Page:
I’ve had the “Do not calibrate. Updating Sensor” message a few times. Each time the transmitter was bumped and the adhesive let go, causing the sensor probe to partially pull out. I’ve always had to replace the probe after this happens. After it completes it’s “update” It will give me a calibration not accepted error the next time I try to calibrate it.
Glucose sensors work by using an enzyme (like glucose oxidase) that produces hydrogen peroxide (H2O2) as it reacts with (breaksdown) glucose. The H2O2 diffuses through a special membrane that is permiable to H2O2 onto the working electrode,
The working electrode has a special catalyst coating (platinum?) material that contains binding sites where hydroxide ions (OH-) are bound to the metal atoms at the surface. The H2O2 can adsorb (stick to) these binding sites to form a complex. The complex will then undergo an internal electron transfer, and cause the H2O2 to break down, reducing (extra electron) the binding site, and releasing H20 and O2 as byproducts. As the binding sites return to their original state, they release hydrogen ions (H+) and cause a tiny current to flow in the sensor electrode.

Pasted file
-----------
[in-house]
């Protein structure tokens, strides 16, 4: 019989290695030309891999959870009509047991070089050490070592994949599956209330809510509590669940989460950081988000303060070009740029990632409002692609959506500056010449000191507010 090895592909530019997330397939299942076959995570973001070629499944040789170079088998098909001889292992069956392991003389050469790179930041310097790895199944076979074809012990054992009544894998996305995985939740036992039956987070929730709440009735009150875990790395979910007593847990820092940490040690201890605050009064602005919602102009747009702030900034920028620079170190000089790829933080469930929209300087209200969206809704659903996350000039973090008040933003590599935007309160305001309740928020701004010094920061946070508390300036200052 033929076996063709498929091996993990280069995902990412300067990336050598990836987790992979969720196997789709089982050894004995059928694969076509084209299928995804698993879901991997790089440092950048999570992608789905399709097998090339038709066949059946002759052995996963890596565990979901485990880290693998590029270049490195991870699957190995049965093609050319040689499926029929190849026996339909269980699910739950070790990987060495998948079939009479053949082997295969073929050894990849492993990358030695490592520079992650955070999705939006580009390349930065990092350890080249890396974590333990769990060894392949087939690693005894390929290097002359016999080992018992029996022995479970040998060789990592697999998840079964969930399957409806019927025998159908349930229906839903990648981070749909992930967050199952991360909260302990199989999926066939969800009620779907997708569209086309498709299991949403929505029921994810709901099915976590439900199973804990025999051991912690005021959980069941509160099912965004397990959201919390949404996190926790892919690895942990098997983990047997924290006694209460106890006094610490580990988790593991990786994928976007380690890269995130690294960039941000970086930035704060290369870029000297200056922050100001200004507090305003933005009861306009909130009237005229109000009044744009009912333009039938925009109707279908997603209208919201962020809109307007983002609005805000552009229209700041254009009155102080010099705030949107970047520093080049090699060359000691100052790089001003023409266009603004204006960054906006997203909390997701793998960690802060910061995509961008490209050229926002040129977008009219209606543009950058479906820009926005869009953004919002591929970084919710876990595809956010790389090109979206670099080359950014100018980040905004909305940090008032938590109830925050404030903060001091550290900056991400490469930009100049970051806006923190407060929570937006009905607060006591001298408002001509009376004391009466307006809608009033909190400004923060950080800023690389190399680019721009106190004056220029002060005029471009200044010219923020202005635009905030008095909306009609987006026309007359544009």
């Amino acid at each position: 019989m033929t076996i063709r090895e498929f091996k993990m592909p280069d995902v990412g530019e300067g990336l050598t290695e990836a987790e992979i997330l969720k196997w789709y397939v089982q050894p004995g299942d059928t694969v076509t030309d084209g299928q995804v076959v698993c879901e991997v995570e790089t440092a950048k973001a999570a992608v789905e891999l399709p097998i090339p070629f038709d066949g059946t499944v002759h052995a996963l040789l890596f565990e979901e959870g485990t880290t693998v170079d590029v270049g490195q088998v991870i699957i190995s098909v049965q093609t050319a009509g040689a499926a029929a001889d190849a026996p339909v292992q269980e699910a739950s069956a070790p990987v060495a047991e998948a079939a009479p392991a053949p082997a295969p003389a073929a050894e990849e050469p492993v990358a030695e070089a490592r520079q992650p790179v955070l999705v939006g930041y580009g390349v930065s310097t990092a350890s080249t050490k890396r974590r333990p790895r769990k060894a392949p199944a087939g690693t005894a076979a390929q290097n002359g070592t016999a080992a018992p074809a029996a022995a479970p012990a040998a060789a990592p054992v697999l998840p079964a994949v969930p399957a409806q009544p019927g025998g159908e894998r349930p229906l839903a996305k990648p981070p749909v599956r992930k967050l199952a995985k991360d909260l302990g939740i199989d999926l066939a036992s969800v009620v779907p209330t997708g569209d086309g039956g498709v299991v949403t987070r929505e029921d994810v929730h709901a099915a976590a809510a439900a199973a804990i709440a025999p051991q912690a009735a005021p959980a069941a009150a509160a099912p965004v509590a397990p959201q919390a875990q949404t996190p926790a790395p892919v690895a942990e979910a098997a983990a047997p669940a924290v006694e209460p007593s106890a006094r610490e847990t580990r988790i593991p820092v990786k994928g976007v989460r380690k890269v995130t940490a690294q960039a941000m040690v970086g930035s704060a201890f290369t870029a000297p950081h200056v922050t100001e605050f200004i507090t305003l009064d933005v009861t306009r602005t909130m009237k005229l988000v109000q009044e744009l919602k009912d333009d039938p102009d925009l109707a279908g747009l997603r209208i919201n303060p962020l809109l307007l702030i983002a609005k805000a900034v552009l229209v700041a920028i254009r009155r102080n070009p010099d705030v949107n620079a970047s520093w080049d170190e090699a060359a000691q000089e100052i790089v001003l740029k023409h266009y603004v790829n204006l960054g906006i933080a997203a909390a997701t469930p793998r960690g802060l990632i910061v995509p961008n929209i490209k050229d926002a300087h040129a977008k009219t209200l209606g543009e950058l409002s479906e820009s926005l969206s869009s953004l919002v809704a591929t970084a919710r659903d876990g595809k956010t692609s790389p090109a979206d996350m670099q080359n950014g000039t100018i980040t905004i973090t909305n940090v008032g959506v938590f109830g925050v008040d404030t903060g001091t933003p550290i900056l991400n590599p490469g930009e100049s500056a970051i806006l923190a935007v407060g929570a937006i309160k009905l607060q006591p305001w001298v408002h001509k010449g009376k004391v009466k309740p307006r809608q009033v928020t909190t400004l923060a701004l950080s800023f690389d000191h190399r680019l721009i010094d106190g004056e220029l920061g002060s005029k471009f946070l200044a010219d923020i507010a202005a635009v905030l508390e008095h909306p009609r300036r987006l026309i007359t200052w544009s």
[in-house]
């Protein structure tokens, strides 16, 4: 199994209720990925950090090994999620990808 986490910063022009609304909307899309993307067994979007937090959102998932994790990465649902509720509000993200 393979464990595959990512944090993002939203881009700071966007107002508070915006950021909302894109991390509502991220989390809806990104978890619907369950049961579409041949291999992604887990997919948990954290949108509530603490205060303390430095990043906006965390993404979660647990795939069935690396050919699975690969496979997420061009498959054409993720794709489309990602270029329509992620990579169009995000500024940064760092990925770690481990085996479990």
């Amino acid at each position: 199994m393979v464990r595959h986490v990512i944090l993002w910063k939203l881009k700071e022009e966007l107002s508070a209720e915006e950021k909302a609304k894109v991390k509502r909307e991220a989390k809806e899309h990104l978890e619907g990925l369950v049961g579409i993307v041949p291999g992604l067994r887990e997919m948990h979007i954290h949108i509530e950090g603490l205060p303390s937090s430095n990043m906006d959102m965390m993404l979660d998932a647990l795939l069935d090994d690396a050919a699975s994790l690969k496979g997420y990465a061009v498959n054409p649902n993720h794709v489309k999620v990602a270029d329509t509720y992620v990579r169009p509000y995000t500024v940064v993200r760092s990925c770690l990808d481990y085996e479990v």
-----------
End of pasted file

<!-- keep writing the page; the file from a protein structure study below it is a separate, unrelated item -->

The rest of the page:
The current is what the sensor measures, and uses to determine the blood glucose concentration.
The “Updating Sensor” messages occur whenever there is a rapid shift in sensor current. This can happen if the sensor becomes dislodged, as the total sensor current depends on the contact between the sensor and the interstitial fluid. Less fluid contact means a proportionally smaller sensor signal.
The “updating sensor” error is the 670G basically saying “Whoa! What happened? I suddenly lost half my sensor signal!”
Like I said, I haven’t had any luck fiddling around with trying to calibrate after an “Update Sensor” message. If you want my advice, just save yourself 3 hours, and change the sensor, because you’ll more than likely be replacing it anyway, when the 670G will not accept calibrations on the “updated” sensor.